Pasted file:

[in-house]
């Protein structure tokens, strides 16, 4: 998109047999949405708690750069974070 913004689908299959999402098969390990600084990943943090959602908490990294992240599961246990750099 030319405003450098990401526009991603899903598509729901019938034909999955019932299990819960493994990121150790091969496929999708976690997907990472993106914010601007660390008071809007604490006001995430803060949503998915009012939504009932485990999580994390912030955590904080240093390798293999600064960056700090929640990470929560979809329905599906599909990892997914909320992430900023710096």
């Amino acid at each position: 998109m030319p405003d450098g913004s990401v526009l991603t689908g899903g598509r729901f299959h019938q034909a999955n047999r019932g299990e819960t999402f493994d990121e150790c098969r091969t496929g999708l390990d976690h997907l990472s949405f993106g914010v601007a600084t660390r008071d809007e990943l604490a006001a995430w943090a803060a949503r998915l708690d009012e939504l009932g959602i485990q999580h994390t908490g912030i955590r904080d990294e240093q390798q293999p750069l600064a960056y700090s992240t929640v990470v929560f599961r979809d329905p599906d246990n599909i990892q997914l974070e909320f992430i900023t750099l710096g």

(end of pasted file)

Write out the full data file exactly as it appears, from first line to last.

[in-house]
């Protein structure tokens, strides 16, 4: 998109047999949405708690750069974070 913004689908299959999402098969390990600084990943943090959602908490990294992240599961246990750099 030319405003450098990401526009991603899903598509729901019938034909999955019932299990819960493994990121150790091969496929999708976690997907990472993106914010601007660390008071809007604490006001995430803060949503998915009012939504009932485990999580994390912030955590904080240093390798293999600064960056700090929640990470929560979809329905599906599909990892997914909320992430900023710096």
């Amino acid at each position: 998109m030319p405003d450098g913004s990401v526009l991603t689908g899903g598509r729901f299959h019938q034909a999955n047999r019932g299990e819960t999402f493994d990121e150790c098969r091969t496929g999708l390990d976690h997907l990472s949405f993106g914010v601007a600084t660390r008071d809007e990943l604490a006001a995430w943090a803060a949503r998915l708690d009012e939504l009932g959602i485990q999580h994390t908490g912030i955590r904080d990294e240093q390798q293999p750069l600064a960056y700090s992240t929640v990470v929560f599961r979809d329905p599906d246990n599909i990892q997914l974070e909320f992430i900023t750099l710096g």